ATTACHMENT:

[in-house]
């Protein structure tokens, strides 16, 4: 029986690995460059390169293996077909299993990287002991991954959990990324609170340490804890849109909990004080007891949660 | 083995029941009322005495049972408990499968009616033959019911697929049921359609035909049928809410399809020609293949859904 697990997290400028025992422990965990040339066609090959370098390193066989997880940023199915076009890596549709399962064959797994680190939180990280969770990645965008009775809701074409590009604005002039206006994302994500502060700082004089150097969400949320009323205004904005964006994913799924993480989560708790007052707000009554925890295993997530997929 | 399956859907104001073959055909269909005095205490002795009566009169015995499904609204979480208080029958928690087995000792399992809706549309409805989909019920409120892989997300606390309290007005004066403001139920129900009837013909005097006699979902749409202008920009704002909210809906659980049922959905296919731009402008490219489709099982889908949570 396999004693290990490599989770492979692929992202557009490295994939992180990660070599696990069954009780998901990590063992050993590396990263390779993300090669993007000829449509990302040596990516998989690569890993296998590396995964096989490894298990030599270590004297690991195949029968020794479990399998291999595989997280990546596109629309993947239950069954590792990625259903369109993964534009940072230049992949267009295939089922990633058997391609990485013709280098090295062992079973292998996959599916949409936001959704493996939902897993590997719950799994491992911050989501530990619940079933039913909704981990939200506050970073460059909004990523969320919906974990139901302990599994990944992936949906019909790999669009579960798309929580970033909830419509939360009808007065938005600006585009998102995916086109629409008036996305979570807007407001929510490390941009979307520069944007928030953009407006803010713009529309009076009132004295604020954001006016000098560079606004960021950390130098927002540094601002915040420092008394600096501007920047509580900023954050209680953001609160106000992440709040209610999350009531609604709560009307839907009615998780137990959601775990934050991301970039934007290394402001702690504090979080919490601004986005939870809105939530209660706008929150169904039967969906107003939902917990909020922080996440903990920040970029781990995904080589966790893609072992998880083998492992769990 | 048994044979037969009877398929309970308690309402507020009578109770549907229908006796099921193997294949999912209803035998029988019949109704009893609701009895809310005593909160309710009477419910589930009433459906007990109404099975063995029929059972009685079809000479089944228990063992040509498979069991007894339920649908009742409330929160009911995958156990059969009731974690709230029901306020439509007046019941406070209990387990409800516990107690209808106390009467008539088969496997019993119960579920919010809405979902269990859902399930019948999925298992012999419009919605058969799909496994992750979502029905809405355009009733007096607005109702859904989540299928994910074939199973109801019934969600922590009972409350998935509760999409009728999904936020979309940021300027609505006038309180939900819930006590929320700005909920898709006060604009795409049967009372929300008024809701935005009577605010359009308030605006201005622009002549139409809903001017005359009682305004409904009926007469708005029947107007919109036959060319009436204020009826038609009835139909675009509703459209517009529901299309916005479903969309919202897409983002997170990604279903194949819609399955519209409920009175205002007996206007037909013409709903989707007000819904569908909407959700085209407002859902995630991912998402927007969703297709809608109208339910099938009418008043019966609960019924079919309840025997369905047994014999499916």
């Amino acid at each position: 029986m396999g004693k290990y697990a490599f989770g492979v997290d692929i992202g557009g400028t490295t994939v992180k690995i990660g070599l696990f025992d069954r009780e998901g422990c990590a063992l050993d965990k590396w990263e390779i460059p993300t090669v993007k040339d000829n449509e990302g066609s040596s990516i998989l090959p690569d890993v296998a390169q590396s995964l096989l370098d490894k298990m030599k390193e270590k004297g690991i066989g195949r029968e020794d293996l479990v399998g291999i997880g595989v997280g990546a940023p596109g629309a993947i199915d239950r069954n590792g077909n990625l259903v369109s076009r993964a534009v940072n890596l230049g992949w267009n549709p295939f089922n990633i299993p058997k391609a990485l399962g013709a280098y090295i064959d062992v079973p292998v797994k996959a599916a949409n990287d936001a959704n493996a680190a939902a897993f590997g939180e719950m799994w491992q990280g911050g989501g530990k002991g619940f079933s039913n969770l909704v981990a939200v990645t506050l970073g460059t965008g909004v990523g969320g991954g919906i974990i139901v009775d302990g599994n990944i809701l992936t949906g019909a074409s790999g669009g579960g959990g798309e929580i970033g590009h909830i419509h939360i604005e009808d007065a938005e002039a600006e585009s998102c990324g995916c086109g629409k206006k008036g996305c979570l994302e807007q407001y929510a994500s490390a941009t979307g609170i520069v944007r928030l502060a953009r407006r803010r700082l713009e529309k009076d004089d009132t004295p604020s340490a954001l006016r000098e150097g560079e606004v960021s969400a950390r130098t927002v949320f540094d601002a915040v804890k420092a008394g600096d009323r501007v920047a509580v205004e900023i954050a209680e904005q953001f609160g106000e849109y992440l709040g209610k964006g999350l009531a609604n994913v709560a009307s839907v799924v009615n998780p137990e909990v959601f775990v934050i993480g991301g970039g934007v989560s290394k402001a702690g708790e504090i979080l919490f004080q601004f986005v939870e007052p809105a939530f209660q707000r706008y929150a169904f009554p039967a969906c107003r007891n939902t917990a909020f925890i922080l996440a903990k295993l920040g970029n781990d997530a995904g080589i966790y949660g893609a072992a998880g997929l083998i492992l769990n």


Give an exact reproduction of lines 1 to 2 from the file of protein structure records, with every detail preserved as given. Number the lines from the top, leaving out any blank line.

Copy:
[in-house]
């Protein structure tokens, strides 16, 4: 029986690995460059390169293996077909299993990287002991991954959990990324609170340490804890849109909990004080007891949660 | 083995029941009322005495049972408990499968009616033959019911697929049921359609035909049928809410399809020609293949859904 697990997290400028025992422990965990040339066609090959370098390193066989997880940023199915076009890596549709399962064959797994680190939180990280969770990645965008009775809701074409590009604005002039206006994302994500502060700082004089150097969400949320009323205004904005964006994913799924993480989560708790007052707000009554925890295993997530997929 | 399956859907104001073959055909269909005095205490002795009566009169015995499904609204979480208080029958928690087995000792399992809706549309409805989909019920409120892989997300606390309290007005004066403001139920129900009837013909005097006699979902749409202008920009704002909210809906659980049922959905296919731009402008490219489709099982889908949570 396999004693290990490599989770492979692929992202557009490295994939992180990660070599696990069954009780998901990590063992050993590396990263390779993300090669993007000829449509990302040596990516998989690569890993296998590396995964096989490894298990030599270590004297690991195949029968020794479990399998291999595989997280990546596109629309993947239950069954590792990625259903369109993964534009940072230049992949267009295939089922990633058997391609990485013709280098090295062992079973292998996959599916949409936001959704493996939902897993590997719950799994491992911050989501530990619940079933039913909704981990939200506050970073460059909004990523969320919906974990139901302990599994990944992936949906019909790999669009579960798309929580970033909830419509939360009808007065938005600006585009998102995916086109629409008036996305979570807007407001929510490390941009979307520069944007928030953009407006803010713009529309009076009132004295604020954001006016000098560079606004960021950390130098927002540094601002915040420092008394600096501007920047509580900023954050209680953001609160106000992440709040209610999350009531609604709560009307839907009615998780137990959601775990934050991301970039934007290394402001702690504090979080919490601004986005939870809105939530209660706008929150169904039967969906107003939902917990909020922080996440903990920040970029781990995904080589966790893609072992998880083998492992769990 | 048994044979037969009877398929309970308690309402507020009578109770549907229908006796099921193997294949999912209803035998029988019949109704009893609701009895809310005593909160309710009477419910589930009433459906007990109404099975063995029929059972009685079809000479089944228990063992040509498979069991007894339920649908009742409330929160009911995958156990059969009731974690709230029901306020439509007046019941406070209990387990409800516990107690209808106390009467008539088969496997019993119960579920919010809405979902269990859902399930019948999925298992012999419009919605058969799909496994992750979502029905809405355009009733007096607005109702859904989540299928994910074939199973109801019934969600922590009972409350998935509760999409009728999904936020979309940021300027609505006038309180939900819930006590929320700005909920898709006060604009795409049967009372929300008024809701935005009577605010359009308030605006201005622009002549139409809903001017005359009682305004409904009926007469708005029947107007919109036959060319009436204020009826038609009835139909675009509703459209517009529901299309916005479903969309919202897409983002997170990604279903194949819609399955519209409920009175205002007996206007037909013409709903989707007000819904569908909407959700085209407002859902995630991912998402927007969703297709809608109208339910099938009418008043019966609960019924079919309840025997369905047994014999499916």